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ECRA’s research on carbon capture in the cement industry – part 2

World Cement,

Read part one here.

Storage or reuse?

Whilst the storage of CO2 is a difficult issue in many European countries, the question remains whether CO2 cannot be reused instead of simply stored underground. ECRA has been cooperating with numerous partners for many years, and in 2013 it initiated a dedicated partnership with the University of Mons (UMONS), in which ECRA and UMONS sponsor the ECRA academic chair “From CO2 to energy: CO2 capture and reuse in the cement industry”.

Two PhD theses have in the meantime been assigned. The first thesis was started in 2013 with a focus on “CO2 capture in cement production and re-use: Optimisation of the overall process”. The second began in January 2014 with a focus on “The purification processes applied to CO2 captured from the cement industry for conversion into methane and methanol”. In addition, scientific studies have been carried out by undergraduate students.

On 26 November 2014 the first scientific event of the ECRA Chair was held at UMONS, attended by more than 100 participants from around 20 different countries. Daniel Gauthier, the Chairman of the ECRA Technical Advisory Board, underlined the industry’s view on carbon capture. He pointed out the challenges that the industry faces to further reduce its CO2 emissions. While already existing measures like the increase of energy efficiency or the reduction of the clinker to cement ratio are widely applied and therefore limited in their contribution to further decrease CO2 emissions, many so-called roadmaps see carbon capture as a coming breakthrough technology. For this reason ECRA has addressed the subject of carbon capture with its dedicated research project and has placed a special focus on its technical and economic feasibility. From today’s point of view, carbon capture still remains much too expensive, but ECRA has decided to continue its research and is therefore now preparing the way for an industrial-scale oxyfuel kiln.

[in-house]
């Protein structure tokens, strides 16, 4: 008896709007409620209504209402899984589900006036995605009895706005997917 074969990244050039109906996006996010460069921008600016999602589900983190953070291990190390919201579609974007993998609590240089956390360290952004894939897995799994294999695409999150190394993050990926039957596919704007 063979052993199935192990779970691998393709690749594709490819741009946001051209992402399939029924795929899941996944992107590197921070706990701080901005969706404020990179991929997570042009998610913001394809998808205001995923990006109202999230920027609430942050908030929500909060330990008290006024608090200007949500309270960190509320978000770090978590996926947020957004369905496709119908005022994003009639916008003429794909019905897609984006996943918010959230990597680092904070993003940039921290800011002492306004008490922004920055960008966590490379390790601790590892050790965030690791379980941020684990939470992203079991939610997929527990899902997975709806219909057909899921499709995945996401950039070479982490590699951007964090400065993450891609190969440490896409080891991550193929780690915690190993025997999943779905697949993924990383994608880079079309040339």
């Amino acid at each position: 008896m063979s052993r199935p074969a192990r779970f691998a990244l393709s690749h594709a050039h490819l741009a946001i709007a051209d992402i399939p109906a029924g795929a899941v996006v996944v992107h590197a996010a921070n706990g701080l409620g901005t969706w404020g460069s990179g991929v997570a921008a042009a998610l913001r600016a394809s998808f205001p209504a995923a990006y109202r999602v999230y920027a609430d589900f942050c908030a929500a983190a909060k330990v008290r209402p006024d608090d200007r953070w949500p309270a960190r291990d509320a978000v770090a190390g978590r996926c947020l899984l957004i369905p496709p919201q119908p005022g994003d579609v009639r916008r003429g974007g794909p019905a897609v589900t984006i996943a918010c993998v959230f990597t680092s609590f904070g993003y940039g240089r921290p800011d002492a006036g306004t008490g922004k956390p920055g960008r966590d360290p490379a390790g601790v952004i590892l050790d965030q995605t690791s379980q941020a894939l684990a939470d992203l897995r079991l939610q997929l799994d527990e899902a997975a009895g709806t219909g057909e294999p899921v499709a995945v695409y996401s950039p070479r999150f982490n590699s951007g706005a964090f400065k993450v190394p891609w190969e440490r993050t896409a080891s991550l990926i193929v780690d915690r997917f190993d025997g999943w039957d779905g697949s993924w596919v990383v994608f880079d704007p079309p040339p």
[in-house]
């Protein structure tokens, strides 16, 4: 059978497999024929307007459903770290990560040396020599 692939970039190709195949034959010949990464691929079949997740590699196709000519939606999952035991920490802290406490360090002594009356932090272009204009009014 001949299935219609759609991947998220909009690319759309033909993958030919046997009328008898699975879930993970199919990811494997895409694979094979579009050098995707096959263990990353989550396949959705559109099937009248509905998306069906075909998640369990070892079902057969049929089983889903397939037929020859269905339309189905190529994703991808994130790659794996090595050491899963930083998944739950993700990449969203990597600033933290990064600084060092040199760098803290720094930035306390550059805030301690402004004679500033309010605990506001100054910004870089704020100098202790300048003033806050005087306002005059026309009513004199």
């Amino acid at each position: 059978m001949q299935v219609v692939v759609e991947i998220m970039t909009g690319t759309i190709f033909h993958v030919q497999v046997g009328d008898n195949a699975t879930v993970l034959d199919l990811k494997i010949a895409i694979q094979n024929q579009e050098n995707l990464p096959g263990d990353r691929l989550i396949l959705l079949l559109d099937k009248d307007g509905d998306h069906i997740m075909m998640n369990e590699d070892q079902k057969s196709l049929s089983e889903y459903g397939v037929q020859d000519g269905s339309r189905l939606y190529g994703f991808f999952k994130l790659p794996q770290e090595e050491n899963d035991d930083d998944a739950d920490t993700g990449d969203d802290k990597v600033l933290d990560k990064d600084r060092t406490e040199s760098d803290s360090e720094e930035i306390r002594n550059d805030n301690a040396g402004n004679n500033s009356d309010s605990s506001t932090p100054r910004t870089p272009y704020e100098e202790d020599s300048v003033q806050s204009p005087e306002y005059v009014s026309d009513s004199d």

The event at UMONS not only addressed ECRA’s carbon capture project. The EU Commission set CCS in the perspective of its research and funding strategy. Contributions on the post-combustion carbon capture project at the Norcem Brevik plant in Norway and current research on carbonate looping at the Politecnico University of Milan also highlighted the potential to capture CO2 in the cement industry. The overall focus on the capture of CO2 and its reuse was underlined by the example of using CO2 as a feedstock in the chemical industry and a systematic approach taking into account the life-cycle analysis including the view on the still lacking political framework.

This is part two of a two-part article originally published in Newsletter 1/2015 of the European Cement Research Academy and is reproduced by kind permission of ECRA.

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